Dec 14, 2009
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what volume of 0.03 M NaOH is needed to titrate 30 ml of 0.1N H3PO4?
 

loveoforganic

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Normality refers to the number of titratable protons. H3PO4 has 3 titrable protons, so one molarity is a third of the normality. Therefore, you have .1/3 M H3PO4.

Can you solve from there?
 
Dec 14, 2009
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That's how I solved the problem but gave me wrong answer. Ok
when I use the equation M1V1 = M2V2, Normality = M x i so 0.1 = M*3, so M = 0.03
so when I plug in the equation,
0.03M x V1 = 30 x 0.03, so V1 = 30mL

However, when I use N1V1 = N2V2,
Normality = molarity on monoprotic, so
Normality of NaOH = 0.03 so plug in
0.03 x V1 = 0.1 x 30, so V1 = 100 mL

the correct answer is 100 mL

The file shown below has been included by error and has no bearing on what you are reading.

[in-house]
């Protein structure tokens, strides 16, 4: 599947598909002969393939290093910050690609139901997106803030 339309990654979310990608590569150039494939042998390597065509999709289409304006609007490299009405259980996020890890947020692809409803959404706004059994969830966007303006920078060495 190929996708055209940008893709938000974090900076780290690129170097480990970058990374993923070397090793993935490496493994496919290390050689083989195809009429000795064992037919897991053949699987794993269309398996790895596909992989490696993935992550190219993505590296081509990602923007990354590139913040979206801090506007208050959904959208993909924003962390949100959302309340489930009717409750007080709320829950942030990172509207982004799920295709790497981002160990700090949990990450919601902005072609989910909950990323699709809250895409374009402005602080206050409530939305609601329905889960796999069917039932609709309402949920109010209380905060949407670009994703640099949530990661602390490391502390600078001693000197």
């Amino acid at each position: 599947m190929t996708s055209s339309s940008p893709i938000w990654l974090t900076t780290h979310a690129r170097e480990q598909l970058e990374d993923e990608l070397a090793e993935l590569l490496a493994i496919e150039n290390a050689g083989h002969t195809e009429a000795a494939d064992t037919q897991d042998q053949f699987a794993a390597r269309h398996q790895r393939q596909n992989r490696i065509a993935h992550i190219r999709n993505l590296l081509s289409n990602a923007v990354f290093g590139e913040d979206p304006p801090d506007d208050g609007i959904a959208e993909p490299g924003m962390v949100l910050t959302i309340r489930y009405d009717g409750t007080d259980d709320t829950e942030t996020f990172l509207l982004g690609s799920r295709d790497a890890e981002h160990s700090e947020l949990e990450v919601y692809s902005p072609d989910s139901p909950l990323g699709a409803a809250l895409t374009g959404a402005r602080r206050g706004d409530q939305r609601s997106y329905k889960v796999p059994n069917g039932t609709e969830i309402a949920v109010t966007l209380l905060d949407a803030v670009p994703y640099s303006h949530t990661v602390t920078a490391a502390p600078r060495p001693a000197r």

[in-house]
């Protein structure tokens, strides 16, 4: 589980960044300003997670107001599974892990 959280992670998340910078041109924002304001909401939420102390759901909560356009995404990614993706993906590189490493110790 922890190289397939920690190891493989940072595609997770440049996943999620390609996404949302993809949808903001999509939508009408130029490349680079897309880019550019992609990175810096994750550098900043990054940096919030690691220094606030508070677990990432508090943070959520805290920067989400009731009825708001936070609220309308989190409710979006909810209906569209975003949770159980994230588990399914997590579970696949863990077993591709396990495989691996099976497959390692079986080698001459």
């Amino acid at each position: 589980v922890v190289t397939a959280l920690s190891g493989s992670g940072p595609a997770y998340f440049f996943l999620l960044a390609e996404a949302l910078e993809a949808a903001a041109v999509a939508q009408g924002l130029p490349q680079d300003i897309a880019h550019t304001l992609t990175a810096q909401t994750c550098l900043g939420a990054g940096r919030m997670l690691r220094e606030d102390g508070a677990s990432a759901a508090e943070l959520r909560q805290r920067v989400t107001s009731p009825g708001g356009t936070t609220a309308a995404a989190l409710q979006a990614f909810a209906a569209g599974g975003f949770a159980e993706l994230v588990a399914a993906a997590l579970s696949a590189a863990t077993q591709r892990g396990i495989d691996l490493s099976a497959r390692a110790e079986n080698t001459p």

any other ideas?
 
Last edited:

dentalWorks

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I never ever use M1V1 = M2V2 or N1V1 = N2V2 when the number of protons / OH's aren't 1:1....

Here is how you should do this problem:

step 1) determine how many MOLES of H3PO4 you currently have


step 2) determine how many MOLES of NaOH you need
In your first step we established that you will have 0.00297 moles of protons floating around. To titrate that, you will need 0.00297 moles of OH

 

loveoforganic

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(.033 M H3PO4)(.03 L H3PO4) = .001 mol H3PO4

(.001 mol H3PO4)*(3 mol NaOH / 1 mole H3PO4) = .003 mol NaOH

(.003 mol NaOH) / (.03 M NaOH) = .1 L = 100 mL
 
Dec 14, 2009
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:) love to see different approaches to solve a problem+++1 . Thank you guys !
 
Jun 14, 2009
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I never ever use M1V1 = M2V2 or N1V1 = N2V2 when the number of protons / OH's aren't 1:1....
Normality implies proper ratios for the reaction given. N1V1=N2V2 is fine, since you basically undid, then redid that in the first pic. Rounding error gives the 1ml difference in your answer.